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Introduction    Periodic Multilayers    Normal-Incidence Multilayer Optics    Depth-Graded Multilayers    Grazing-Incidence Multilayer Optics    Aperiodic and Laterally-Graded Multilayers   Facilities



Periodic Multilayers


A “periodic multilayer” coating, illustrated conceptually in the figure at right, is a film stack comprising a number of identical repetitions of two or more optically dissimilar component layers. Periodic multilayers are typically used in the EUV and soft X-ray bands where they can provide both high reflectance and strong spectral filtering due to their intrinsically narrow spectral response. The thickness of each component layer in a periodic multilayer stack is designed so that the small reflections that occur at each interface in the stack add coherently, in phase. Just as Bragg's law describes the condition for constructive interference of X-rays in a crystal, the same law (with important corrections for refraction in the layers, which we omit here) describes the condition for constructive interference in a multilayer film (operating in first order): λ=2dsinθ, where θ in this equation is the (grazing) incidence angle, λ is the photon wavelength, and d is the multilayer period; in the case of a multilayer containing just two component layers, the multilayer period is equal to the thickness of a bilayer, as in the figure at right. Near normal incidence (θ~90°) Bragg’s law tells us that the multilayer period d is approximately equal to half the photon wavelength, and so each component layer is only a few nanometers thick for operation at EUV wavelengths. By carefully controlling the layer thicknesses during deposition, typically with sub-Å precision, it is possible to tune the peak of the multilayer spectral reflectance curve (i.e., the ‘peak wavelength’) to precisely match the desired wavelength.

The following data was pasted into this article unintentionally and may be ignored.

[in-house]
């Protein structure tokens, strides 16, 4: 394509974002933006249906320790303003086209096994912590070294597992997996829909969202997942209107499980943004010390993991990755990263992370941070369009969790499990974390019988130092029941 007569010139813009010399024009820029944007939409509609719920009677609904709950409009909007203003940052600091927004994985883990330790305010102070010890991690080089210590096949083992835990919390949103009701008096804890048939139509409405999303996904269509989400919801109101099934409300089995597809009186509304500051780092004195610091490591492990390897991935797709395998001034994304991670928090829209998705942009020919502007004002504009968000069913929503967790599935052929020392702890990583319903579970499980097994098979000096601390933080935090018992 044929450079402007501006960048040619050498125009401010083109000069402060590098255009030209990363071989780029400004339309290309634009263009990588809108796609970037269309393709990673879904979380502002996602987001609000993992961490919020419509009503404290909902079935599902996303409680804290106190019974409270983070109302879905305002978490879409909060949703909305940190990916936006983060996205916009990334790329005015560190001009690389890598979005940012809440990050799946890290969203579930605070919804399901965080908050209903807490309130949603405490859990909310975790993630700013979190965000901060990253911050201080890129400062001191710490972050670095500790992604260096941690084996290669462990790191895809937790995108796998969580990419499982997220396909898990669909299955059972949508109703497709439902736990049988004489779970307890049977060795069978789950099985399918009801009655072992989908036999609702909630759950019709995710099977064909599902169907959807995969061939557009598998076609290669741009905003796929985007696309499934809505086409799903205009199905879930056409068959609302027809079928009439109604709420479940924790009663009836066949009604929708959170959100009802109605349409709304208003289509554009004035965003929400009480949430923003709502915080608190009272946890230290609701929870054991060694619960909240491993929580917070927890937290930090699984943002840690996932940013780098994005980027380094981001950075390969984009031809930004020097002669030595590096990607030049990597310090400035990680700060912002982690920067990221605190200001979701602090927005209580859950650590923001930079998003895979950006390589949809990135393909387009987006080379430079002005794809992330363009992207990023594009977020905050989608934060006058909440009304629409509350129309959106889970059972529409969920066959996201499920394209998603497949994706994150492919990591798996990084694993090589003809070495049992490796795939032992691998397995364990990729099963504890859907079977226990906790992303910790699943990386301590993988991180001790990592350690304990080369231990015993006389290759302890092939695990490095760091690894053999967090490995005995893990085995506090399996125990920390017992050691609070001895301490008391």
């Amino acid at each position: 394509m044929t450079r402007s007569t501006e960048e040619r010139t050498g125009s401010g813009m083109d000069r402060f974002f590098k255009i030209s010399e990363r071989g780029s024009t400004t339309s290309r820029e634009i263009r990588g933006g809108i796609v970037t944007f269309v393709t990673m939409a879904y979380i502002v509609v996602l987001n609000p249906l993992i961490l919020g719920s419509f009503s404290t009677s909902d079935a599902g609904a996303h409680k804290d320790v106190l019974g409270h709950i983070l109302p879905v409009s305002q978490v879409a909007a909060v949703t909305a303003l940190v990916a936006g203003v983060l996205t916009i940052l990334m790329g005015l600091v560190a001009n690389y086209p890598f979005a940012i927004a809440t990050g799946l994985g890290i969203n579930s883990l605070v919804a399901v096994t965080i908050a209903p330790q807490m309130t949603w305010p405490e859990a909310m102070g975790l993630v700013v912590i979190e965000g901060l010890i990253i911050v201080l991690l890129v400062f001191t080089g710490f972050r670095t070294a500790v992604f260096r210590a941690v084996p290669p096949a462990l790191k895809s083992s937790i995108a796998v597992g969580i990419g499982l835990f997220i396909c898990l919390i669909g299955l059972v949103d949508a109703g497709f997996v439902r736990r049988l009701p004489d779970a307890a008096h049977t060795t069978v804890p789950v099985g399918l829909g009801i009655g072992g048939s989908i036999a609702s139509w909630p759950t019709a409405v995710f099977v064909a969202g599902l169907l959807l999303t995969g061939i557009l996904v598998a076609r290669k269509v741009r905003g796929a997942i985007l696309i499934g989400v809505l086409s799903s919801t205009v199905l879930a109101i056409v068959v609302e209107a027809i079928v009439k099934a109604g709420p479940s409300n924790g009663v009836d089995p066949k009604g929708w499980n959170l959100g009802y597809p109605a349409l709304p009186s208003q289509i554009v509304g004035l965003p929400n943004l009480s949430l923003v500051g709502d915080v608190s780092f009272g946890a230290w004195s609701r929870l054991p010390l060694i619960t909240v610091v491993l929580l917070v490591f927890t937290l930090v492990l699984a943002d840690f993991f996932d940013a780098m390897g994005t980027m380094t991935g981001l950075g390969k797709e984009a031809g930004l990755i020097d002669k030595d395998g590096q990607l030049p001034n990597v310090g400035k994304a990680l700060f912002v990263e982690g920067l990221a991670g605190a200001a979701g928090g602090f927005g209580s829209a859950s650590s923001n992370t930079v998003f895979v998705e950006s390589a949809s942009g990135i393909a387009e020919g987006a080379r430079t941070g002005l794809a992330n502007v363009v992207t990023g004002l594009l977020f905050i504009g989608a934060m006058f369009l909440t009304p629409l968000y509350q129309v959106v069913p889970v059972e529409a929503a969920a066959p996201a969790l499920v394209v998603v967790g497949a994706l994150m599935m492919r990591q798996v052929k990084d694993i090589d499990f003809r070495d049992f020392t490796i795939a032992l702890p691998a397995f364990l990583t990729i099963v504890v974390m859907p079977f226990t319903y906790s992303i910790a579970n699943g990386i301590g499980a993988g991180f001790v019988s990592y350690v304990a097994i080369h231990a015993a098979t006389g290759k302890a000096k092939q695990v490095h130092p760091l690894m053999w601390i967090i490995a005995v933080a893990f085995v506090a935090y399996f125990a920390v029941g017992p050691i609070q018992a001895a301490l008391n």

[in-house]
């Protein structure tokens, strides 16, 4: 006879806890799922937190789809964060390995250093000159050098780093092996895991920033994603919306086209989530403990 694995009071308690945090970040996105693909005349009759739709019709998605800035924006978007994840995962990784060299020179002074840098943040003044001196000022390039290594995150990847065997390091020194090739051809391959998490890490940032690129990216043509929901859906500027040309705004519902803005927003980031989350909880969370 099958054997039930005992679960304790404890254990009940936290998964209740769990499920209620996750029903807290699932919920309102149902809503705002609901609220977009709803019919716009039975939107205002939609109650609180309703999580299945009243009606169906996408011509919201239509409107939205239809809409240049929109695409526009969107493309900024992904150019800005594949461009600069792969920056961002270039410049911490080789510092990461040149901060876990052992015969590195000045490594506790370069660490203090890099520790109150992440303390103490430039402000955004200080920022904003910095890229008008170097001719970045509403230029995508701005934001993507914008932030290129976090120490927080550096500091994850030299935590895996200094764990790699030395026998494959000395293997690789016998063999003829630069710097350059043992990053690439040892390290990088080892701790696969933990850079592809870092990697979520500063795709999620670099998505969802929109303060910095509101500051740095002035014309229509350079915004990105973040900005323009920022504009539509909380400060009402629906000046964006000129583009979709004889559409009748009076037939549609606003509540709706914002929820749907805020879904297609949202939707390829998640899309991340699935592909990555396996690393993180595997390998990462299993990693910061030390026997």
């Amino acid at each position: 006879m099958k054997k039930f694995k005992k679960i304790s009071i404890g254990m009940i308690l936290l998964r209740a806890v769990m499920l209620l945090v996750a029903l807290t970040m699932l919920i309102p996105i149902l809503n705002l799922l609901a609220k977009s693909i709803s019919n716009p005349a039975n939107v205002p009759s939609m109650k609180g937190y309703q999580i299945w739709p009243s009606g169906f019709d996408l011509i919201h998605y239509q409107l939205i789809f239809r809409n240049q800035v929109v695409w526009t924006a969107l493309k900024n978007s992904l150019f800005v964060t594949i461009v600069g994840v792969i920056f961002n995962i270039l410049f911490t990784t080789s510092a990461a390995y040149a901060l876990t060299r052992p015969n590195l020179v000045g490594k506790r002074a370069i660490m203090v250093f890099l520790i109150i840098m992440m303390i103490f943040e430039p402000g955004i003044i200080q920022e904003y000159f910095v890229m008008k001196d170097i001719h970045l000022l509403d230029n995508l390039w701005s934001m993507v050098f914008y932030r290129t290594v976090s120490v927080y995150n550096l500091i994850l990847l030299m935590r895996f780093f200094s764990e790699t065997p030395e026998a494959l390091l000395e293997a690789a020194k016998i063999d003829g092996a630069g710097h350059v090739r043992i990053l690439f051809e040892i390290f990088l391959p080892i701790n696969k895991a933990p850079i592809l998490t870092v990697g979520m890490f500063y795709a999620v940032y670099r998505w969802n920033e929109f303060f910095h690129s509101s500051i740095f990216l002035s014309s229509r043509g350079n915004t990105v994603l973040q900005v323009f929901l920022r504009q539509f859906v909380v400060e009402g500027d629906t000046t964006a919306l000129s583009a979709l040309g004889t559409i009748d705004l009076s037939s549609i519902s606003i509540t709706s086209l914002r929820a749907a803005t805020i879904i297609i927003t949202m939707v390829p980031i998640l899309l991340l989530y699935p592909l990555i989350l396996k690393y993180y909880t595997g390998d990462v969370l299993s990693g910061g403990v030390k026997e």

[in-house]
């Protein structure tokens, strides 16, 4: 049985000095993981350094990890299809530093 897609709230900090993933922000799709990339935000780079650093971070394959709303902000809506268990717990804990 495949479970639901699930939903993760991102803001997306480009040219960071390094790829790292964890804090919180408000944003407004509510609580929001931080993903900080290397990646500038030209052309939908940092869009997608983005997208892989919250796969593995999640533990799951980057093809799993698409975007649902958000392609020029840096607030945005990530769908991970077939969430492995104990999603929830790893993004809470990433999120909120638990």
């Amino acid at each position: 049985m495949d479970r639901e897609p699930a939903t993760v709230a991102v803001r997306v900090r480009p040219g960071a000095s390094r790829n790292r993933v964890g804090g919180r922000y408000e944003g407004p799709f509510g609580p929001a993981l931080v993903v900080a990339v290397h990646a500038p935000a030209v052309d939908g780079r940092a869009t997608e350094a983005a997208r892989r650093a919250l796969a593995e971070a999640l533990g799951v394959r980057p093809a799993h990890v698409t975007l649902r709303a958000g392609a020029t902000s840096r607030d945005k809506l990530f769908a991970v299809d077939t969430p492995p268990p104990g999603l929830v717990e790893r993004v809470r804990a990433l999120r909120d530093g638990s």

A variety of high-performance periodic multilayer coatings comprising stable material combinations have now been developed for use in the EUV and soft X-ray bands. The performance of some of these coatings is shown in Figure 1, for the case of soft X-ray multilayers operating at 45° incidence (i.e., near the Brewster angle, where these coatings also act as highly efficient polarizers), and in Figure 2, for EUV multilayers operating at normal incidence.


 

Figure 1. Theoretical performance of some soft X-ray multilayers operating at 45° incidence.


Figure 2. Theoretical performance of some EUV multilayers operating at normal incidence.

High-resolution TEM images of selected EUV and soft X-ray multilayers are shown in Figure 3, illustrating some of the variations in microstructure and interface properties that may be encountered in these thin-film structures.


Figure 3. HR-TEM images of some periodic multilayers.

 

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Introduction    Periodic Multilayers    Normal-Incidence Multilayer Optics    Depth-Graded Multilayers    Grazing-Incidence Multilayer Optics    Aperiodic and Laterally-Graded Multilayers   Facilities


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